The tube is then exposed to high pressures to get rid of ID lubricants. Thus, the processing of small-diameter tubing in long coils is facilitated by specialized cleaning equipment. HandyTube’s capacity to clean in coil form substantially reduces the amount of time required by OEMs and end-users for cleaning, as each length would otherwise require individual flushing.
Welded tubing is fabricated from a strip of metal that is rolled into a tube shape and then longitudinally welded. Seamless tubing, however, contains no longitudinal weld seam, as inferred in its name: rather, tubing is expressed from a billet and drawn to finish.
Across a range of industries, including producers of medical devices and processing equipment, require seamless small-diameter tubing, which typically has outer diameters between 0.018 and 0.0625 inches, for manufacturing processes. Seamless tubes remove all the possible risks relative to weld seams including; off-seam welds; stress concentrators in high-pressure applications; inclusions; and contamination of the weld.
Therefore, industry standards regard seamless tubes at a higher working pressure than welded tubes of the same size. Over time, this high-pressure capability proves to be indispensable as end-users require smaller ID sizes, increasing the amount of pressure needed for media to flow.
Physical gaging can often be problematic when measuring the inside diameter (ID) size due to the small dimensions of USD tubing. The ID becomes increasingly starburst-shaped as the tubing is drawn to smaller sizes. This distinct geometry leads to unreliable results when pinned with circular gauge pins to measure ID size. HandyTube utilizes a wide range of proprietary measuring techniques to make sure that these variations in geometry are accounted for.
Relative to small-diameter tubing, the most widely used stainless-steel alloys are the 300 series, available in an array of corrosion-resistant types and sizes. These alloys are composed of nickel, chromium, titanium, and molybdenum and are the perfect choice for seamless coil-tubing applications. They are capable of standing up to high pressures and temperatures. Some specific types include:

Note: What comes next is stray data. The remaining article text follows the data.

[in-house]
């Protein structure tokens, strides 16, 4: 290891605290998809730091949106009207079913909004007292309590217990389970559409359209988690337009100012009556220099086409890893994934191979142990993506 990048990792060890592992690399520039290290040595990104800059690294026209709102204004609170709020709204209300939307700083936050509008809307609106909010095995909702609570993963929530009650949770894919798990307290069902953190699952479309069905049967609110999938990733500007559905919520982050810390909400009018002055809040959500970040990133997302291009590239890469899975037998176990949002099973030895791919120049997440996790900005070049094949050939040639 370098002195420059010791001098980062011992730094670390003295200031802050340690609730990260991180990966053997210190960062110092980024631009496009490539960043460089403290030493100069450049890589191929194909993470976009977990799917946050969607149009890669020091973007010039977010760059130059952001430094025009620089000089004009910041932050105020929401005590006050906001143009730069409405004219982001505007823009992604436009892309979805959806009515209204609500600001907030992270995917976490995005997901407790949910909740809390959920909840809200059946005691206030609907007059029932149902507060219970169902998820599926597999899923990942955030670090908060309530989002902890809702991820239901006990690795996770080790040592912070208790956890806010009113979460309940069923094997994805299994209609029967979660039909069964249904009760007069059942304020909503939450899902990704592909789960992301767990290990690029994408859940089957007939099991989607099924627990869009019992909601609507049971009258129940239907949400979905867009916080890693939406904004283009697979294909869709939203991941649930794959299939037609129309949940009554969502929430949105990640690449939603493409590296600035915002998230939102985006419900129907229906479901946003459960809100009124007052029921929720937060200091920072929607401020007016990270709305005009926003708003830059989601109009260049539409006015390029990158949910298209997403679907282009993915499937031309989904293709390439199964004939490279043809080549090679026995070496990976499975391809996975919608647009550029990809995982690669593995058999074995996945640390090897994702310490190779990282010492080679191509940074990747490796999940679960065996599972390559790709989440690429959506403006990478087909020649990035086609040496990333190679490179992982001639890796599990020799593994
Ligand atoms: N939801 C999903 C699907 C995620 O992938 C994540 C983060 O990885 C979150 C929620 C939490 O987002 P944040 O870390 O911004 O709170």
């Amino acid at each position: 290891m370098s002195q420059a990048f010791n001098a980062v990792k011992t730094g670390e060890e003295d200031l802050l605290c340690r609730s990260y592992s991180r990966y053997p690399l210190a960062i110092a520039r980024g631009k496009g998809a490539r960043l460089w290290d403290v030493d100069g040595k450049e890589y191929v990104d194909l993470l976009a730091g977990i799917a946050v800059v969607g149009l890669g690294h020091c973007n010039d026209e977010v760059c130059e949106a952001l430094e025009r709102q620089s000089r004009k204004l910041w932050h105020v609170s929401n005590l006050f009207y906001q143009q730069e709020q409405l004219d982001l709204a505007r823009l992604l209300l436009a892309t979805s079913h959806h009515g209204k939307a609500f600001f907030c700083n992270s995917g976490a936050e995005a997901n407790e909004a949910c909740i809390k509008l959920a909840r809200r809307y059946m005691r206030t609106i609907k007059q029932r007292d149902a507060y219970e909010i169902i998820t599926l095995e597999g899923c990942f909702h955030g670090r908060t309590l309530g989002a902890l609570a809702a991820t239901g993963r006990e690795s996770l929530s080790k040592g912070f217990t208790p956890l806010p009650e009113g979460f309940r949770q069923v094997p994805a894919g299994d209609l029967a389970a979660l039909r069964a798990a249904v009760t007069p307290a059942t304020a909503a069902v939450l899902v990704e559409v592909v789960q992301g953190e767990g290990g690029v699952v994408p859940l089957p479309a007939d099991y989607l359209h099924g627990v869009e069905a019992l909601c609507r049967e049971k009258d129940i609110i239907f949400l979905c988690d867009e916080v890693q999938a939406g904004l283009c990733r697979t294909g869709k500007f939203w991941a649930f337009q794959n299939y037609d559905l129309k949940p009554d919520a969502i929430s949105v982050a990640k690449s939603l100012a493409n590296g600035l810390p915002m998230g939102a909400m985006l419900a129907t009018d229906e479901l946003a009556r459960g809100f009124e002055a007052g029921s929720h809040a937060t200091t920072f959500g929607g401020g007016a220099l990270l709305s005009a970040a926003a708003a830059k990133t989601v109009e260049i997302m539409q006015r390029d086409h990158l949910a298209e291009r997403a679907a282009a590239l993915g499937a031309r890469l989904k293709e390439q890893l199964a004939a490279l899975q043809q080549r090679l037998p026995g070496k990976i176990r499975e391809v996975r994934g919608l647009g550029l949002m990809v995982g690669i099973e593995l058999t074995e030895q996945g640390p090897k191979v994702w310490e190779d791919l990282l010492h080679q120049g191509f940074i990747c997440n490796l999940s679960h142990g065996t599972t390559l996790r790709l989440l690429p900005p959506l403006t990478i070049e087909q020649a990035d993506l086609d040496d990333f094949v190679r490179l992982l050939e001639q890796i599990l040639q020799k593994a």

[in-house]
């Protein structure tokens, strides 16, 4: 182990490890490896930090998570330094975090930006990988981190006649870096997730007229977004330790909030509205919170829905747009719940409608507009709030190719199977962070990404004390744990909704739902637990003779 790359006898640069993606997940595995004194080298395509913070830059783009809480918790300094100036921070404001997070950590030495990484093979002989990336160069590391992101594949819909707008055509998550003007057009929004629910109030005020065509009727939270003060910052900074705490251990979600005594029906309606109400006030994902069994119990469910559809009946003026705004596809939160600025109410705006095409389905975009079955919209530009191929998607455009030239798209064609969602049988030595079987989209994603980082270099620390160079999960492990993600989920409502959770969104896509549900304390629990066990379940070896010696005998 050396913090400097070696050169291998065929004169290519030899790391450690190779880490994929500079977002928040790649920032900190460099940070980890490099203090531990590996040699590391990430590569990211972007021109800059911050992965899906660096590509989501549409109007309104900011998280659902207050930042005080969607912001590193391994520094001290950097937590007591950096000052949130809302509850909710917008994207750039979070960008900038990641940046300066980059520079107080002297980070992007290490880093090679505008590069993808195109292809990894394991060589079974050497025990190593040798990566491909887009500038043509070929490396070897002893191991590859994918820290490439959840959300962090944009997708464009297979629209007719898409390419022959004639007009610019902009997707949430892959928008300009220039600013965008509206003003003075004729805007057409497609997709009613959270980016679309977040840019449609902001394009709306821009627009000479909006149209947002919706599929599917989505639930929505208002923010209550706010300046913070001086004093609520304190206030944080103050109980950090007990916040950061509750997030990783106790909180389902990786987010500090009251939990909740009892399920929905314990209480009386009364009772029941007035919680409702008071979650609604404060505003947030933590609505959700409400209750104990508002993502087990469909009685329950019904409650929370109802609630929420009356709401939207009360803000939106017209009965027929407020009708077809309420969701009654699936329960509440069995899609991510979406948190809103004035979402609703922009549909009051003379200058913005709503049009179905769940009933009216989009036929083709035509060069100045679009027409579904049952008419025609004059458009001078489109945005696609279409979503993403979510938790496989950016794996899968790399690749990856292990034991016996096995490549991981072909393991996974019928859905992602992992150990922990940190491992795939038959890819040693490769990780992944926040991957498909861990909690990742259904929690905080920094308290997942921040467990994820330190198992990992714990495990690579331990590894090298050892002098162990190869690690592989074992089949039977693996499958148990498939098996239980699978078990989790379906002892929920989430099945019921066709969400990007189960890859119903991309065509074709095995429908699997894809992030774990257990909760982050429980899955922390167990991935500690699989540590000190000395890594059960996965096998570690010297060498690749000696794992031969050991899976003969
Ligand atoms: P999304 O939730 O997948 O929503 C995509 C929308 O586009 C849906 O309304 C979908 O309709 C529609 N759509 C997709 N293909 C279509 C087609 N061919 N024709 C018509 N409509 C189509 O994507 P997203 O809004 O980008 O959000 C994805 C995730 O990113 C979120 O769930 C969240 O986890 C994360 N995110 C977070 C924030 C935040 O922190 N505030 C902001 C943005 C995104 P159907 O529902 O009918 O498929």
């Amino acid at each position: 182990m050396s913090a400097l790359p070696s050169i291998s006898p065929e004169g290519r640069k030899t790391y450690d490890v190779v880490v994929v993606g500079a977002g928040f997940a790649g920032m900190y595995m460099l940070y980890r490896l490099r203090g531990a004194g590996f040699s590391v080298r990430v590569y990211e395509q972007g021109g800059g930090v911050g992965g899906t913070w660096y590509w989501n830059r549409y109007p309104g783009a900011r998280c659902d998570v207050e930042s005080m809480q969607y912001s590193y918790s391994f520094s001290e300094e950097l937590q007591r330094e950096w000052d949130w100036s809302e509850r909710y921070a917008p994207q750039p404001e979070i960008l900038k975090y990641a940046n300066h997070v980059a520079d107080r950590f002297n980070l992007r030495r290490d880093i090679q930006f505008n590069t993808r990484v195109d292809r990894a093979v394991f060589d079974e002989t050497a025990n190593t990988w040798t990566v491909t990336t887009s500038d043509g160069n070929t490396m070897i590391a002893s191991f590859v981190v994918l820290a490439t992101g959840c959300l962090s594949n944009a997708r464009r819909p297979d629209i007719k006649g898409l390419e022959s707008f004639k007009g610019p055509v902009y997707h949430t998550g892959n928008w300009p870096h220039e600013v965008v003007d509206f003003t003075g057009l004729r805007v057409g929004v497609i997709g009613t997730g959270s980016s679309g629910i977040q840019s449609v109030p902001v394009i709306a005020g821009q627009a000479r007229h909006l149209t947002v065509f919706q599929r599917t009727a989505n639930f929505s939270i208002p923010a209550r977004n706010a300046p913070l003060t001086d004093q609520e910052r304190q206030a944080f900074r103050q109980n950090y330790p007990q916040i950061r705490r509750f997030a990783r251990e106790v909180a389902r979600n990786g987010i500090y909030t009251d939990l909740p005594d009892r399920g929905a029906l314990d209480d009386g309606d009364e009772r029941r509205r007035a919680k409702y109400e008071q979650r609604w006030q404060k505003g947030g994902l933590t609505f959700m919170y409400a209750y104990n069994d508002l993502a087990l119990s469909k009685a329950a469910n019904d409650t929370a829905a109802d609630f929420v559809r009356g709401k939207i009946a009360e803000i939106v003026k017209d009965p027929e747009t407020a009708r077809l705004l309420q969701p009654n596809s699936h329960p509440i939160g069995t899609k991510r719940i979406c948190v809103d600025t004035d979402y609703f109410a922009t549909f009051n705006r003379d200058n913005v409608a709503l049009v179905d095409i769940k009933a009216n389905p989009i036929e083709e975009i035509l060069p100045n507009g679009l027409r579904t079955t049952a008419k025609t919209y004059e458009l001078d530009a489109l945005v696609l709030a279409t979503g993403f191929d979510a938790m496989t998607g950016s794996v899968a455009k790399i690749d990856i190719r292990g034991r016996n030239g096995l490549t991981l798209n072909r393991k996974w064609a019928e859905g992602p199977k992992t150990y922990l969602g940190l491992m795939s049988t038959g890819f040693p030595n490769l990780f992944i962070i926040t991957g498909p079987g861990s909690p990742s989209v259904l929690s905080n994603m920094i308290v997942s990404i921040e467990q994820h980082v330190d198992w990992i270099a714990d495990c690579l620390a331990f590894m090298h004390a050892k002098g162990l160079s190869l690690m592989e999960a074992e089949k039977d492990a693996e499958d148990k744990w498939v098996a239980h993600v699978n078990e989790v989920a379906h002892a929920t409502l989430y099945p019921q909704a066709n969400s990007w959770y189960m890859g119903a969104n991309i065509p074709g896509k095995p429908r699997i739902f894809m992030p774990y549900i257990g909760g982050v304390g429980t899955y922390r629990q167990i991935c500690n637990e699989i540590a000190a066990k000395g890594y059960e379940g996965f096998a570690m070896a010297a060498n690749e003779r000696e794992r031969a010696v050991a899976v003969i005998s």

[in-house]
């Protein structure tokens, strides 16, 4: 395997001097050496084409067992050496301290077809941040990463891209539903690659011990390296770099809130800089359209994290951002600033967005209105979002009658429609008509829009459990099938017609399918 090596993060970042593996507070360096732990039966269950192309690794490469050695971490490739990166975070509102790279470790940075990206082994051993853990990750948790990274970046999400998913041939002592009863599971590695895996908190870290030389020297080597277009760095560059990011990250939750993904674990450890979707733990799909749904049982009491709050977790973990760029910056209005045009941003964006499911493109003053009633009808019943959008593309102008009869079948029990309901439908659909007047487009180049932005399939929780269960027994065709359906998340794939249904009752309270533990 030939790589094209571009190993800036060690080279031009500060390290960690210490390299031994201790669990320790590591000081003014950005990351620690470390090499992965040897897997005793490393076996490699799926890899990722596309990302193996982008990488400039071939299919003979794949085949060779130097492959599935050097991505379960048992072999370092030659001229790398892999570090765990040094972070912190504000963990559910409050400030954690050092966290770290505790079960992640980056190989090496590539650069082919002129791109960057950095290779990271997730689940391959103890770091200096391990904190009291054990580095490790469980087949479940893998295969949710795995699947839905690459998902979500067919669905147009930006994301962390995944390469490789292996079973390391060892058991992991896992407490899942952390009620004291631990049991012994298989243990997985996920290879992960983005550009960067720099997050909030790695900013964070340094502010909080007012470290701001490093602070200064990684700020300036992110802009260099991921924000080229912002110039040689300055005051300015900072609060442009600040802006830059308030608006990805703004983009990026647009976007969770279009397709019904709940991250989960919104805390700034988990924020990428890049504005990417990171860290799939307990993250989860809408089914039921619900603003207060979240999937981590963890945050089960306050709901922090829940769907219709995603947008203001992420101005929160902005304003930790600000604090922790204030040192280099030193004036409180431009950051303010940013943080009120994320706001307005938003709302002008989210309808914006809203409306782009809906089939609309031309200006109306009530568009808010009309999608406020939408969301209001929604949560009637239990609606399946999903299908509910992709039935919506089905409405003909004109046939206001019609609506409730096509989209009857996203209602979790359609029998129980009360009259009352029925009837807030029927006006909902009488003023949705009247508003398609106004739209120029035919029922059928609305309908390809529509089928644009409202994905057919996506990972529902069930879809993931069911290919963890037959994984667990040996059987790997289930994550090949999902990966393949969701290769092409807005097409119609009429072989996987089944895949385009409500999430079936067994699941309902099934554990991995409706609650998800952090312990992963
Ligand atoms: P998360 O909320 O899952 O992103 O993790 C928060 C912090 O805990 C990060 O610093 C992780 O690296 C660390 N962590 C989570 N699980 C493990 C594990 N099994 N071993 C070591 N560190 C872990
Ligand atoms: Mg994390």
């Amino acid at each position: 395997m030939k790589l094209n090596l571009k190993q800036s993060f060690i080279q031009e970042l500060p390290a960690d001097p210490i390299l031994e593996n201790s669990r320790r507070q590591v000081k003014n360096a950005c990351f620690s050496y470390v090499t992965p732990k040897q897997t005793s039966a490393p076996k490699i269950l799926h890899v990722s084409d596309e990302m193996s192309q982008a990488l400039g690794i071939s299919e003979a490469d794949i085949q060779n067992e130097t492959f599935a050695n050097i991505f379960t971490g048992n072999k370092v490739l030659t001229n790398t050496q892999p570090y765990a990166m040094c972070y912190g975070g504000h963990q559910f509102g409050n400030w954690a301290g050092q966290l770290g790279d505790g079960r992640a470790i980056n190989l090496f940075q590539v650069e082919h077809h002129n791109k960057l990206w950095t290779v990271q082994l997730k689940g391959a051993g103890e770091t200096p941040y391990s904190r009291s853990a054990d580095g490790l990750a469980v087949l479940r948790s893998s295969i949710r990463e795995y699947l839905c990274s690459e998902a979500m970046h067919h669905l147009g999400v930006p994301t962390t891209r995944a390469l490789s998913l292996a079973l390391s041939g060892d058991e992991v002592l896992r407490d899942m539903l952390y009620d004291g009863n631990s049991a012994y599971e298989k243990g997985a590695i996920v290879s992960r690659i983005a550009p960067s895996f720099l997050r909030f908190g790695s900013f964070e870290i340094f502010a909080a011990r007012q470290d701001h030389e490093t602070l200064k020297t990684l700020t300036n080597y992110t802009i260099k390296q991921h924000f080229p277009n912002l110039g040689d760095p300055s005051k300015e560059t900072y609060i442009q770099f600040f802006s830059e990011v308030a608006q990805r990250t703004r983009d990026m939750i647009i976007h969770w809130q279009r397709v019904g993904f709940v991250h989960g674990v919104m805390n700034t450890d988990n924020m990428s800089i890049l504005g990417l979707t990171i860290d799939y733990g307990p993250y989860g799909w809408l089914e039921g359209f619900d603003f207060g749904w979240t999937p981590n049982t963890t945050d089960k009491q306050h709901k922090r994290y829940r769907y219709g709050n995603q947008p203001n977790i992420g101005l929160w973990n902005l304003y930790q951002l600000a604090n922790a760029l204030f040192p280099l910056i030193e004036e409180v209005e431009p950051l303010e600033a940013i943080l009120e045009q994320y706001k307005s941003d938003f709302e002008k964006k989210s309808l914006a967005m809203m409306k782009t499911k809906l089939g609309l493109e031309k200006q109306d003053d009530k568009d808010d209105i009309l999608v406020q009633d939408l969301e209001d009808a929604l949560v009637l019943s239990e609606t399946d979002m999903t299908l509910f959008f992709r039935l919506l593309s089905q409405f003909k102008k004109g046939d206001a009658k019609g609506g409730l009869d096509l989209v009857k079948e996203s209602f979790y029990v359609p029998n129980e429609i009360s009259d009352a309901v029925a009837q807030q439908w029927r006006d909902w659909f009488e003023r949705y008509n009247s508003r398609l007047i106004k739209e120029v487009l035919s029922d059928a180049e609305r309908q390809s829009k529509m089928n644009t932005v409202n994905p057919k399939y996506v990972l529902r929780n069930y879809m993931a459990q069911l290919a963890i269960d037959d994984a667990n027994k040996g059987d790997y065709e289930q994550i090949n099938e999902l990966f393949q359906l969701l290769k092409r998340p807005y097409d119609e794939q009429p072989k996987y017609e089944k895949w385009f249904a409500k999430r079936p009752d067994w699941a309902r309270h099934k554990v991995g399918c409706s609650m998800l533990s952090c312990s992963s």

- Type 304/304L. Corrosion-resistant and non-magnetic, this alloy is the most popular of all the stainless steels. It has supreme weldability and forming characteristics and can withstand fairly aggressive organic acids, including acetic acid and reducing acids.
- Type 316/316L. More resistant to chemical attack and intergranular corrosion (IGC) than 304. This alloy has increased corrosion resistance due to the addition of 2-3% molybdenum and is especially effective in high chloride/saline environments.
- Type 321. While this alloy is similar to 304, in terms of chemical composition, it holds at least six times the amount of titanium equal to the combined Carbon and Nitrogen content. The introduction of titanium makes alloy 321 perfect for operating at temperatures greater than 800 °F.
- Type 347. This alloy offers better corrosion resistance than type 321 in strongly oxidizing environments because of the additions of columbium and tantalum. Even when exposed to environments between 800 ºF (427 ºC) and 1,650 ºF (899 ºC), 347 maintains its enhanced corrosion resistance.
This information has been sourced, reviewed and adapted from materials provided by HandyTube.
For more information on this source, please visit HandyTube.